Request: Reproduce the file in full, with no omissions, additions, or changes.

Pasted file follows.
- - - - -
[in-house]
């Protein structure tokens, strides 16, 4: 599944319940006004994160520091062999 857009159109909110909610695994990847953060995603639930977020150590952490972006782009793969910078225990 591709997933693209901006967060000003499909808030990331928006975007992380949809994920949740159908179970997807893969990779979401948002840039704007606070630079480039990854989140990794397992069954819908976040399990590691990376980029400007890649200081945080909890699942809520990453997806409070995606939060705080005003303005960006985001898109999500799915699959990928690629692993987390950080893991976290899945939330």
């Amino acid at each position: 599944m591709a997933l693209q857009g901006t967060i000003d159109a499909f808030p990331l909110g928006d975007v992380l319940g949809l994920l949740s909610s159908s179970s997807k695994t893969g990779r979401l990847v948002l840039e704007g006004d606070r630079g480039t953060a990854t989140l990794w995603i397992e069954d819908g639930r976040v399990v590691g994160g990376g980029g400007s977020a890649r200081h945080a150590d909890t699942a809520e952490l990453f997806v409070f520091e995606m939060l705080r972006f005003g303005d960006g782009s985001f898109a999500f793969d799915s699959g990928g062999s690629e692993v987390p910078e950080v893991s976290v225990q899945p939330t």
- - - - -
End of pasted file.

[in-house]
């Protein structure tokens, strides 16, 4: 599944319940006004994160520091062999 857009159109909110909610695994990847953060995603639930977020150590952490972006782009793969910078225990 591709997933693209901006967060000003499909808030990331928006975007992380949809994920949740159908179970997807893969990779979401948002840039704007606070630079480039990854989140990794397992069954819908976040399990590691990376980029400007890649200081945080909890699942809520990453997806409070995606939060705080005003303005960006985001898109999500799915699959990928690629692993987390950080893991976290899945939330």
């Amino acid at each position: 599944m591709a997933l693209q857009g901006t967060i000003d159109a499909f808030p990331l909110g928006d975007v992380l319940g949809l994920l949740s909610s159908s179970s997807k695994t893969g990779r979401l990847v948002l840039e704007g006004d606070r630079g480039t953060a990854t989140l990794w995603i397992e069954d819908g639930r976040v399990v590691g994160g990376g980029g400007s977020a890649r200081h945080a150590d909890t699942a809520e952490l990453f997806v409070f520091e995606m939060l705080r972006f005003g303005d960006g782009s985001f898109a999500f793969d799915s699959g990928g062999s690629e692993v987390p910078e950080v893991s976290v225990q899945p939330t």